High school teachers and students present at QuarkNet symposium

Author: Marissa Gebhard

In early June, 15 high school physics teachers and a 14 high school students arrived at the Notre Dame QuarkNet Center for the summer physics Research Experience for Teachers (RET) Program and the Research Experience for High School students (REHS). Both groups came do physics research over an eight week period. The students who have finished their junior year in high school were chosen by their physics teachers to participate in the program. The teachers were chosen through an application and review process. They represented schools in the South Bend area as well as Florida, New York and New Jersey.

During their eight weeks of research, the students and teachers worked together on projects involving cutting-edge research into the testing of materials for future particle physics detectors, analysis of data for a variety of scientific purposes and computer programming involving a wide range of topics. This research is an on-going extension of the particle physics research that takes place year-round at the lab adjacent to the QuarkNet Center.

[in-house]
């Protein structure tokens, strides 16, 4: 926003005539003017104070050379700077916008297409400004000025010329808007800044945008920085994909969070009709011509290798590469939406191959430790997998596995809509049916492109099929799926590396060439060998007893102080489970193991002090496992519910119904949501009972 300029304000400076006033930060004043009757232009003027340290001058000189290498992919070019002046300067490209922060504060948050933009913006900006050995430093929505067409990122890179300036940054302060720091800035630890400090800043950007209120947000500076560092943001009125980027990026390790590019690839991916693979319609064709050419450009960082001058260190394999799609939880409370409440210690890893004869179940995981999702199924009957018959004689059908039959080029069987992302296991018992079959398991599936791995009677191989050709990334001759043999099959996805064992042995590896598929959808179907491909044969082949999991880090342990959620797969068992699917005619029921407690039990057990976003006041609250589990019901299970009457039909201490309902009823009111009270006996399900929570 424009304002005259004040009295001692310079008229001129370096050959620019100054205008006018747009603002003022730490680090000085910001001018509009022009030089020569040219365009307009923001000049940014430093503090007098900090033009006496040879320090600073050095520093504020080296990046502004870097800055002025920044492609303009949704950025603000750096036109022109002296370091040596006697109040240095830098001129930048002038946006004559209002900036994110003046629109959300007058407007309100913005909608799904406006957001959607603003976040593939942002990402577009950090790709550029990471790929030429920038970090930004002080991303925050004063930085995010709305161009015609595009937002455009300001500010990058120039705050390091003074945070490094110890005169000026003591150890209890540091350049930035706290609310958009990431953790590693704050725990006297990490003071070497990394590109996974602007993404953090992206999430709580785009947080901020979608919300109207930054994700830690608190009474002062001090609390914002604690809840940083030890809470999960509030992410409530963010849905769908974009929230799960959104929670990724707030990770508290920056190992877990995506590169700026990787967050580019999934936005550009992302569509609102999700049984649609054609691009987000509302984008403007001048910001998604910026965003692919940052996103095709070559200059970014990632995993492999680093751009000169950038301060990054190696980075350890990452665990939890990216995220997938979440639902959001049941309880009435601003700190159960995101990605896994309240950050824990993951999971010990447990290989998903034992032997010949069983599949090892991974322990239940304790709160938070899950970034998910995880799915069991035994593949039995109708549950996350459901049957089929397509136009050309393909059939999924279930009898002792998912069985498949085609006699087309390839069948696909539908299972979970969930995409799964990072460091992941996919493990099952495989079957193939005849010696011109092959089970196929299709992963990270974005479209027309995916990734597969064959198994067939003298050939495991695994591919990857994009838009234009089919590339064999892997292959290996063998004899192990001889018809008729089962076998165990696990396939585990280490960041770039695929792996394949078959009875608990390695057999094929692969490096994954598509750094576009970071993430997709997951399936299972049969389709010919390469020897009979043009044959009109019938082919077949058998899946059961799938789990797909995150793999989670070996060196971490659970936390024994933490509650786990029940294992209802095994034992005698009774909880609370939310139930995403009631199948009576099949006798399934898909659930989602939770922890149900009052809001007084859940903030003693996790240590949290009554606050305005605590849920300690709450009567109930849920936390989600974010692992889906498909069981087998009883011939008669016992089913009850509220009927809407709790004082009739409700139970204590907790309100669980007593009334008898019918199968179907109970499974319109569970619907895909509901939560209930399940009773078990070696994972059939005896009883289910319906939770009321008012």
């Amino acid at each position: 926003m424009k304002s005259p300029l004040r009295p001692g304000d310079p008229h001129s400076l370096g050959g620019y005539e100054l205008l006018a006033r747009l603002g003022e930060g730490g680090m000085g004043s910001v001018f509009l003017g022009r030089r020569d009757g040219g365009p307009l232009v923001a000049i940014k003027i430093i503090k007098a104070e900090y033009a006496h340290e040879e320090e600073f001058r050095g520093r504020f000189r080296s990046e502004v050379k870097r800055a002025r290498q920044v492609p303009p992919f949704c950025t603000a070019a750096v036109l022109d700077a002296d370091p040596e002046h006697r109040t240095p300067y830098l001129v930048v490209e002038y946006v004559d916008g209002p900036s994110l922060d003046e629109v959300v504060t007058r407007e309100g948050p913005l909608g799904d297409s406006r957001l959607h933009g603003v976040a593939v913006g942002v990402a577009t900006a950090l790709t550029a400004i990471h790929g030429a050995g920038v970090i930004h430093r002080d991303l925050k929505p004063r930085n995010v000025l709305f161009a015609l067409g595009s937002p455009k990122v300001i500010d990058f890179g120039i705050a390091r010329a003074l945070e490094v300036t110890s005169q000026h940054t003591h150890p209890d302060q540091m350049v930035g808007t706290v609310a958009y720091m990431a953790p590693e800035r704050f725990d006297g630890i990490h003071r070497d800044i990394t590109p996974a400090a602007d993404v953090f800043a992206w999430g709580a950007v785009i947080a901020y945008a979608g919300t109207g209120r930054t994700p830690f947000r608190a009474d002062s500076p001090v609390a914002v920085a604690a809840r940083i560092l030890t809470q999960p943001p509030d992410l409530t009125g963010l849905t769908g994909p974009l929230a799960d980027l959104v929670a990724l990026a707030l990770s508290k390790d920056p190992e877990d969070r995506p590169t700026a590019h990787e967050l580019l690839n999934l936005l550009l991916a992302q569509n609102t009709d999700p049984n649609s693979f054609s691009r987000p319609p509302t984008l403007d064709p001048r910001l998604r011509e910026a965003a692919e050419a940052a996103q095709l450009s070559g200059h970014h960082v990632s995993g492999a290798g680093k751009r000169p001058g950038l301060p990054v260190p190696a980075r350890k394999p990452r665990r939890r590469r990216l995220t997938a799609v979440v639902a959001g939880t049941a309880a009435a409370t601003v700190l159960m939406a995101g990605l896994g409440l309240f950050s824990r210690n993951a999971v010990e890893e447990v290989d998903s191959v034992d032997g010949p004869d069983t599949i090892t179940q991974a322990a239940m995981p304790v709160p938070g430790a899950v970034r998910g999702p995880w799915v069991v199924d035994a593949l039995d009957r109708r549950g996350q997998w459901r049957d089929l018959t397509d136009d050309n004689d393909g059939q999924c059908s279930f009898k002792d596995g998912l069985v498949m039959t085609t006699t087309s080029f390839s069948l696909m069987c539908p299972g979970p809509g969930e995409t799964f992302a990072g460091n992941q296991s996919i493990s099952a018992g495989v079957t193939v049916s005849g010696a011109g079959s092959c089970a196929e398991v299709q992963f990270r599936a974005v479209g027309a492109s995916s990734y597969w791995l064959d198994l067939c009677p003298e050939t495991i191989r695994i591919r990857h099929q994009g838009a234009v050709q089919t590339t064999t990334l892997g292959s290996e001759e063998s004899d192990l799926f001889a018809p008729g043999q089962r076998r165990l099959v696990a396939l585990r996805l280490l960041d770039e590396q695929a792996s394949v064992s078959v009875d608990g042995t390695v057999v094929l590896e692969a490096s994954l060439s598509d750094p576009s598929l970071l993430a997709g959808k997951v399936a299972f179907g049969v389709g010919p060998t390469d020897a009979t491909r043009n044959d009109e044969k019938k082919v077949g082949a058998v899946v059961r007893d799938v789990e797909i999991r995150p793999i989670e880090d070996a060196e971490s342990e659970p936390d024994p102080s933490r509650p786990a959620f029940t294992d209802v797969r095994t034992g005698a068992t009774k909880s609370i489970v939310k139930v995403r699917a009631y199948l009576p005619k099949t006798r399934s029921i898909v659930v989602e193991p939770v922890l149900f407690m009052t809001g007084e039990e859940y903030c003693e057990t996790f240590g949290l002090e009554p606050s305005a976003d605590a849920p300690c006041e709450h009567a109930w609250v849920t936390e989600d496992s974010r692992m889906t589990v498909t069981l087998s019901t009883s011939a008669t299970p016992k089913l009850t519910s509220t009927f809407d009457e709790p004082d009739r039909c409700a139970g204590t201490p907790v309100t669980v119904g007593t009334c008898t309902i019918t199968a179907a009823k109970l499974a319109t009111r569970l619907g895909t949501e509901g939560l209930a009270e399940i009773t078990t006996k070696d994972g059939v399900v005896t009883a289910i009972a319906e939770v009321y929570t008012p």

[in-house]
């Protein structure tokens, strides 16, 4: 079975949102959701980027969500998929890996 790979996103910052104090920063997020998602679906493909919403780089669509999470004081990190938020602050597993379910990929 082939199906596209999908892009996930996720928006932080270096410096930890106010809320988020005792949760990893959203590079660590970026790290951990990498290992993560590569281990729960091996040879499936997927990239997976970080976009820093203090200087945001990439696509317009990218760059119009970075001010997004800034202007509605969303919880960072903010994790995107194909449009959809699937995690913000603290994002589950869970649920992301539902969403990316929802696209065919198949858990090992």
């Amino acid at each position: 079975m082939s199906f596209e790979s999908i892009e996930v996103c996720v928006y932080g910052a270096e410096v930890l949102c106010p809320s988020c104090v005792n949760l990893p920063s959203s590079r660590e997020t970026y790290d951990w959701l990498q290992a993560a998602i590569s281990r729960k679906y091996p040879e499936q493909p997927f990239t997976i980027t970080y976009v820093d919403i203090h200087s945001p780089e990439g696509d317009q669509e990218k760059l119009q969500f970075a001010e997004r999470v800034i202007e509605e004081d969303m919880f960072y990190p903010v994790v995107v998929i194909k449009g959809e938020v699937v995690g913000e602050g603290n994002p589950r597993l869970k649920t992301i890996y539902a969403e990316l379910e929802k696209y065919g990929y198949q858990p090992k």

The two programs ended with a symposium on Thursday, July 31, 2008 at the Jordan Hall of Science. There, the high school physics teachers gave presentations about their summer research experiences. The talks ranged from “Cosmic Ray Detectors for the Classroom” to “CMS Monte Carlo e-Lab” to “Eclipsing Binary Stars”.  Following lunch, 12 high school students presented posters on their summer research, including “Genetic Algorithm Applied to Quark Mixing” and “Scintillating and Waveshifting Materials”.  Some of the students have indicated an interest in applying to the Siemen’s Competition (formerly Westinghouse), and in order to qualify for the competition they will produce a 20-page research paper describing their research.

QuarkNet Symposium